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VP candidates announced
By John Intini
Thirteen wannabe Western politicians hit the University Students' Council streets for the first time yesterday.
Campaigning for the four soon to be vacant vice-president positions began yesterday and will continue for the two weeks leading up to the March 18 vote, said current USC speaker Naomi Loewith.
Loewith, whose duties as speaker include running the vice-presidential elections, said the group of candidates would spend the next two weeks meeting for one-on-one interviews with each of the approximately 110 incoming and outgoing voting members of the council, who have the right to vote in this election.
Loewith said the strong show of interest was a good sign for next year's USC. "Some of the candidates have already been doing research, which is great," she said.
This year's three VPs offered some advice, gained from their year in the USC office, for the hopefuls.
VP-campus issues Perry Monaco said one of the biggest challenges candidates should expect to face on the campaign trail was finding a balance between their studies and being able to get out to talk with councillors.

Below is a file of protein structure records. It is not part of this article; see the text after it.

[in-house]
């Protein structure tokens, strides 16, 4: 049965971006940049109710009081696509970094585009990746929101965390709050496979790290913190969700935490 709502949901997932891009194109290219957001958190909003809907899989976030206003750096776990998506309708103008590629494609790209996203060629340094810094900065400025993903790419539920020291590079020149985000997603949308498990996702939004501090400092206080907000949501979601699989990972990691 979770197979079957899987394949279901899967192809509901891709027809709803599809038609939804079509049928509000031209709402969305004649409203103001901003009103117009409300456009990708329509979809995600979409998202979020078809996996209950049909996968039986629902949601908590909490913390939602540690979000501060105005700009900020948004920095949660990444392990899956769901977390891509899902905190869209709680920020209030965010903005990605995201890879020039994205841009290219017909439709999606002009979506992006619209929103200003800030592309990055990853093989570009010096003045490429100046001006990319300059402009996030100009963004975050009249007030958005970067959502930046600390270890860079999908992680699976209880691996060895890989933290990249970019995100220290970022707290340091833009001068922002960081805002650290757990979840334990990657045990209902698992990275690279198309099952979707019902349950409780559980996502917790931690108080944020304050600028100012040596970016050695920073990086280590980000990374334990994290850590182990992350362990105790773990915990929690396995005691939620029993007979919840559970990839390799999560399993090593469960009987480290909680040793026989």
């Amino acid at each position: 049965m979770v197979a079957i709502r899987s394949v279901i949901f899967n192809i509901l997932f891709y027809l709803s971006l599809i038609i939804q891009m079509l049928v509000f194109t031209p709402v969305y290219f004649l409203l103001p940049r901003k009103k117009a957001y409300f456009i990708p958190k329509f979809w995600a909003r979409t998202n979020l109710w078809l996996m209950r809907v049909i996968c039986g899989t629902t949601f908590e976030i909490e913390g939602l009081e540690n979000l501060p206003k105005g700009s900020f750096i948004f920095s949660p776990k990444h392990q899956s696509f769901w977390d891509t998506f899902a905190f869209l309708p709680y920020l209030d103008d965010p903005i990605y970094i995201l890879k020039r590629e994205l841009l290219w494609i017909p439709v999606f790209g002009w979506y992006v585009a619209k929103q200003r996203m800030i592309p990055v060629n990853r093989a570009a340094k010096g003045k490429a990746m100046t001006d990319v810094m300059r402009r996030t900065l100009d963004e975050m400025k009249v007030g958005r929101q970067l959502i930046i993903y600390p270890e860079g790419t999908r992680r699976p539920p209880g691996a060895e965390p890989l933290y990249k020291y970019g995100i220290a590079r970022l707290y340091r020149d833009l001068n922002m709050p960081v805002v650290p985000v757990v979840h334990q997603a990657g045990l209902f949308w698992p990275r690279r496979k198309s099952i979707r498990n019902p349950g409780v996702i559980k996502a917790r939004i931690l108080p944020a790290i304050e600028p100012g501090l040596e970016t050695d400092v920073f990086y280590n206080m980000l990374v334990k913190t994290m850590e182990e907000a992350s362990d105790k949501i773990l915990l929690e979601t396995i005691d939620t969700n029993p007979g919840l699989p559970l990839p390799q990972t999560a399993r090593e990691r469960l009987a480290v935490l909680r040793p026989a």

He added another big difference between this race and the USC presidential race, which four of the VP candidates once aspired in, was the face-to-face criticism candidates will receive through their one-on-one interviews.
Mark Kissel, VP-education said the most important advice he could offer to the three vying for his position, was to do their homework. "Be as knowledgeable as possible," Kissel said, adding it is vital to have knowledge of all academic related topics, including student lobby groups and the university Senate. "This position, above all, is the one you need to know the most facts, cold."
Derrick Taub, VP-finance, said his only recommendation to the pair of candidates running for VP-finance, was to campaign hard. "Councillors are well educated and well informed," he said. "Be prepared and knowledgeable."
Five students indicated their interest in the currently vacant VP-student affairs post, which was the most for any one spot.
On March 14, the candidates will face questions from the Western community in a forum in the University Community Centre atrium, Loewith said.